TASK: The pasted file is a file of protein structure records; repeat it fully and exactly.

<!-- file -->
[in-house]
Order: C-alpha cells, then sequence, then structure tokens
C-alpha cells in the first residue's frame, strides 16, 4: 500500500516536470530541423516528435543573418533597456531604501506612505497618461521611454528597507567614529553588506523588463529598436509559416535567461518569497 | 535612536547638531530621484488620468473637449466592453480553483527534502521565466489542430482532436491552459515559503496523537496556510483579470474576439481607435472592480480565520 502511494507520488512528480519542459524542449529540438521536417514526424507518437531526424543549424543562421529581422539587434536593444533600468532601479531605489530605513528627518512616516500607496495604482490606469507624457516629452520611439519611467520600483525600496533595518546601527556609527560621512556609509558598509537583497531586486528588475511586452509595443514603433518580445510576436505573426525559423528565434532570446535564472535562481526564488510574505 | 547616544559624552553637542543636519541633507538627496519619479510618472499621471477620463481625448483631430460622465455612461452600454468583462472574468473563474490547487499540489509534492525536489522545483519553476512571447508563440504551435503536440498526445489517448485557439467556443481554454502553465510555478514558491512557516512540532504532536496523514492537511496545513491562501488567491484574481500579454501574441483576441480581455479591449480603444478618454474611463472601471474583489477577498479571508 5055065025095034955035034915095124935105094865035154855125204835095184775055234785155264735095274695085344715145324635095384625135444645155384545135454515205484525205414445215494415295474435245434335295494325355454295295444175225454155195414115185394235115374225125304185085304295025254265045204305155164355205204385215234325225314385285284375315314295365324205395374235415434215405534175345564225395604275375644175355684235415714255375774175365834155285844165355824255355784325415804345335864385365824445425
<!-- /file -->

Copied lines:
[in-house]
Order: C-alpha cells, then sequence, then structure tokens
C-alpha cells in the first residue's frame, strides 16, 4: 500500500516536470530541423516528435543573418533597456531604501506612505497618461521611454528597507567614529553588506523588463529598436509559416535567461518569497 | 535612536547638531530621484488620468473637449466592453480553483527534502521565466489542430482532436491552459515559503496523537496556510483579470474576439481607435472592480480565520 502511494507520488512528480519542459524542449529540438521536417514526424507518437531526424543549424543562421529581422539587434536593444533600468532601479531605489530605513528627518512616516500607496495604482490606469507624457516629452520611439519611467520600483525600496533595518546601527556609527560621512556609509558598509537583497531586486528588475511586452509595443514603433518580445510576436505573426525559423528565434532570446535564472535562481526564488510574505 | 547616544559624552553637542543636519541633507538627496519619479510618472499621471477620463481625448483631430460622465455612461452600454468583462472574468473563474490547487499540489509534492525536489522545483519553476512571447508563440504551435503536440498526445489517448485557439467556443481554454502553465510555478514558491512557516512540532504532536496523514492537511496545513491562501488567491484574481500579454501574441483576441480581455479591449480603444478618454474611463472601471474583489477577498479571508 5055065025095034955035034915095124935105094865035154855125204835095184775055234785155264735095274695085344715145324635095384625135444645155384545135454515205484525205414445215494415295474435245434335295494325355454295295444175225454155195414115185394235115374225125304185085304295025254265045204305155164355205204385215234325225314385285284375315314295365324205395374235415434215405534175345564225395604275375644175355684235415714255375774175365834155285844165355824255355784325415804345335864385365824445425